September 16, 2021
Fermentation is all the rage in foodie circles. From kombucha to kimchi, yogurt to sauerkraut, it may seem like the next new food fad. Fermented…Read This Post
We just finished our 10 Days of Holiday Recipes on social media and thought we’d recap them here for easy reference!
It is our hope that they can help make your holidays brighter, or at least more delicious. Here at The International Kitchen we also hope you caught our special holiday thank you to all our travelers:
Whether you’re looking for something savory or sweet, we’ve complied some of our favorites for you to enjoy!
This is one of the most quintessential Christmas sweets. Every house in Italy will have some version of it over the holidays. It’s made from a sweet, enriched dough riddled with dried and candied fruits, and citrus zest. My colleagues made fun of me for making my own when it’s so easy to find in stores, but then they tasted it homemade and learned why I do it! It’s not a difficult bread to prepare, and oh so satisfying.
Salt cod, or baccala, is a popular ingredient for Christmas Eve in many countries in Europe, and here it is paired with a savory tomato sauce. You might serve it as part of a “Feast of Seven Fishes,” which is popular in Italy on Christmas Eve, or as a stand-alone entree.
This particular recipe comes from our friends at our best-selling Mediterranean Cooking Experience.
“Le Réveillon” is one of the biggest meals in France and it happens on Christmas Eve following midnight mass. It is one long feast of course after course! This roasted fig recipe is one our friend Chef Nikki likes to include. Nikki is the host and instructor for our Cooking in the French Alps vacation, and you can bet that they know their Christmas traditions in the Alps!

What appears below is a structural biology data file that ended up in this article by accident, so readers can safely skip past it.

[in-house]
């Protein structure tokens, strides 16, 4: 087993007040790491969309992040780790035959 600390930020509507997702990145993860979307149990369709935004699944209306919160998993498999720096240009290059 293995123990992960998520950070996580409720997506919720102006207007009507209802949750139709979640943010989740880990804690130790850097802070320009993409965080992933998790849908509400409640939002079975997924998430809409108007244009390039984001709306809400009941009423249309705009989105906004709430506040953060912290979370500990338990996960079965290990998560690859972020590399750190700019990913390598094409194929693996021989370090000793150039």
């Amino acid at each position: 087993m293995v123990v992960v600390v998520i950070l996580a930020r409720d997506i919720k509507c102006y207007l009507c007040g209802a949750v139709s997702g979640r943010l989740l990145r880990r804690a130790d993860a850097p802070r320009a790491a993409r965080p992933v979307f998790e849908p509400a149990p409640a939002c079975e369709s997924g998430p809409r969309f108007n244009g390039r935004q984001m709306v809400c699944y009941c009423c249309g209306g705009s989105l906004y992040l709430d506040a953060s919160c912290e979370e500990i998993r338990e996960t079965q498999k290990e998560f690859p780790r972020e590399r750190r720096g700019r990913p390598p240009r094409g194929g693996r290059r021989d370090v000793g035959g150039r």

I like to joke that the “holidays” make me want to put “hollandaise” on everything, but it’s true. There is something about this creamy, rich, tart, savory sauce that I absolutely adore, and during the holidays it dresses up almost any dish, whether meat, fish, or vegetables.
If you click through to the recipe, you’ll get an added bonus: learning all about butter!
We have a few recipes for poached pears in our blog archives, but this one for pears poached in port is one of our favorites. It comes from Chef Robert Ash in Burgundy, with whom we have worked for decades. He is one of our best chefs. Learn more about Chef Robert and how to cook with him in France here.
It literally translates to “little hats in broth,” but this is one of our favorite holiday pastas. The cappelletti are a type of tortellini filled with different meats and parmigiano, The broth should be rich and luscious as well. It is a classic Christmas Eve dish hailing from Emilia-Romagna, home to our Flavors of the Real Italian Countryside cooking vacation.
You can bet they’ll be eating it there come Christmas Eve!
This classic French dessert is a real stunner. It might seem complicated, as you have to make meringues, crème anglaise, and caramel, but the results are worth it! This particular recipe hails from our friend Diane in Napa Valley, but you can also learn it during many of our cooking vacations in France!
These pumpkin ravioli “Mantua-style” are wonderful and distinct, with the inclusion of an Italian ingredient that is hard to find here: mostarda. But you can make it yourself, don’t worry. It’s a sweet and spicy sauce that has been used for thousands of years.
This tasty treat comes from the region of Abruzzo. It is a sort of sweet fried raviolo, and although the filling will vary from family to family, it usually includes some mixture of honey, nuts, and cocoa.
This particular recipe hails from our friends in Vasto. Check it out!
Last but certainly not least are Cartellate. This is by far our most popular Christmas recipe. It hails from Puglia, the heel of Italy’s “boot” and one of our favorite regions. (Learn more about why we love Puglia!) These are basically strips of fried dough dipped in a sweet syrup. They are very ornamental, though, with a distinctive rose pattern.
We hope you enjoy these and other recipe from The International Kitchen this year. And we wish you many joys this holiday season.
By Peg Kern
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